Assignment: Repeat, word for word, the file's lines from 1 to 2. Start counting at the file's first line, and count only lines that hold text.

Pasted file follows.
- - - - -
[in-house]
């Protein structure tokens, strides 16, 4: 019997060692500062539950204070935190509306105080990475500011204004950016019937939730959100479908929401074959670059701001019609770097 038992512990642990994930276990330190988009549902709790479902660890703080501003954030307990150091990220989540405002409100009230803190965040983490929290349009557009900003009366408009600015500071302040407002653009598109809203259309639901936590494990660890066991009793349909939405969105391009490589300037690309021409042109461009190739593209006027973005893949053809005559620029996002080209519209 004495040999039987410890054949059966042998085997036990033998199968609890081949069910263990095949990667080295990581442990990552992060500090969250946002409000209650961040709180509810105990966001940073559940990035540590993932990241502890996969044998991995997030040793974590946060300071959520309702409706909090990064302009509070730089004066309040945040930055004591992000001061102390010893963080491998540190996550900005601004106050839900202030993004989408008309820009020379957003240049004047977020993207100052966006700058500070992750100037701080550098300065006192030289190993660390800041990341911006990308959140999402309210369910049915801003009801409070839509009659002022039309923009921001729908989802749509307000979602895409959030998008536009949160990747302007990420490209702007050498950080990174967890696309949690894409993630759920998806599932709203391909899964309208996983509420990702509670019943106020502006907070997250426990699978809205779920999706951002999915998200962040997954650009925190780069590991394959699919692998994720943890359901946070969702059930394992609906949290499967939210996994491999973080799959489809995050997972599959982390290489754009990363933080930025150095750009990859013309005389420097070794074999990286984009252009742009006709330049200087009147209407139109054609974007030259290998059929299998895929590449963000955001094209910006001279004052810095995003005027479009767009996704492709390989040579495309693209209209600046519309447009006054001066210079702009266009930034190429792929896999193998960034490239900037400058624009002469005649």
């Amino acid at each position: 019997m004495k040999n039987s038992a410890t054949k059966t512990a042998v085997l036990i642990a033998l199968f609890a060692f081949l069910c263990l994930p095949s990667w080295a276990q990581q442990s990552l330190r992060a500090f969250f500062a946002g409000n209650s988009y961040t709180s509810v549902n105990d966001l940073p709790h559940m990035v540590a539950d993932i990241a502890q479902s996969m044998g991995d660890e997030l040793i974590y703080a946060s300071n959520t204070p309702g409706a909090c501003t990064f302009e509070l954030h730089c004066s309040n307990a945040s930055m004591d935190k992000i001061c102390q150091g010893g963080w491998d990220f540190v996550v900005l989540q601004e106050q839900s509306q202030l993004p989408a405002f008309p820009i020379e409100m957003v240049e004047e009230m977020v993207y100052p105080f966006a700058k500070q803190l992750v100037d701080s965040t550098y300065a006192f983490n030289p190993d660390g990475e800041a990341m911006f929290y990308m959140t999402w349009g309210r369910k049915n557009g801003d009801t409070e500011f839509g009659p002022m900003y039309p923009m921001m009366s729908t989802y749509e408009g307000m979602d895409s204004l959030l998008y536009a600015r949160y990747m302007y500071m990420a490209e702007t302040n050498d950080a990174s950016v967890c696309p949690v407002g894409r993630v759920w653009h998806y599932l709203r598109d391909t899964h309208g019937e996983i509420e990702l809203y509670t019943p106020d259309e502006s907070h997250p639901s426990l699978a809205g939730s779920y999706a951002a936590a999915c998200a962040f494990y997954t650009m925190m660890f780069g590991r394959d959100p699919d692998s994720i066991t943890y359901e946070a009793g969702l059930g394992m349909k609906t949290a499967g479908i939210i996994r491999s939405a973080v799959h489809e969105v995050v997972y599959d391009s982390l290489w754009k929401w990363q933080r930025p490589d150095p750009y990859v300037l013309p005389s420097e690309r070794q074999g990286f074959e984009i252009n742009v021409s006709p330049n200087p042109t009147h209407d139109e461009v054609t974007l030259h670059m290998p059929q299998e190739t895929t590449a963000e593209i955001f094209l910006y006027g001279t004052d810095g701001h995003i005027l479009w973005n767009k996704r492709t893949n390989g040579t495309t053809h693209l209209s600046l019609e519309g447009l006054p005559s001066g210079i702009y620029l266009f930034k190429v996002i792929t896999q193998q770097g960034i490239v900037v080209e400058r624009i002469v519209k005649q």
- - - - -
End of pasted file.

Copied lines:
[in-house]
């Protein structure tokens, strides 16, 4: 019997060692500062539950204070935190509306105080990475500011204004950016019937939730959100479908929401074959670059701001019609770097 038992512990642990994930276990330190988009549902709790479902660890703080501003954030307990150091990220989540405002409100009230803190965040983490929290349009557009900003009366408009600015500071302040407002653009598109809203259309639901936590494990660890066991009793349909939405969105391009490589300037690309021409042109461009190739593209006027973005893949053809005559620029996002080209519209 004495040999039987410890054949059966042998085997036990033998199968609890081949069910263990095949990667080295990581442990990552992060500090969250946002409000209650961040709180509810105990966001940073559940990035540590993932990241502890996969044998991995997030040793974590946060300071959520309702409706909090990064302009509070730089004066309040945040930055004591992000001061102390010893963080491998540190996550900005601004106050839900202030993004989408008309820009020379957003240049004047977020993207100052966006700058500070992750100037701080550098300065006192030289190993660390800041990341911006990308959140999402309210369910049915801003009801409070839509009659002022039309923009921001729908989802749509307000979602895409959030998008536009949160990747302007990420490209702007050498950080990174967890696309949690894409993630759920998806599932709203391909899964309208996983509420990702509670019943106020502006907070997250426990699978809205779920999706951002999915998200962040997954650009925190780069590991394959699919692998994720943890359901946070969702059930394992609906949290499967939210996994491999973080799959489809995050997972599959982390290489754009990363933080930025150095750009990859013309005389420097070794074999990286984009252009742009006709330049200087009147209407139109054609974007030259290998059929299998895929590449963000955001094209910006001279004052810095995003005027479009767009996704492709390989040579495309693209209209600046519309447009006054001066210079702009266009930034190429792929896999193998960034490239900037400058624009002469005649």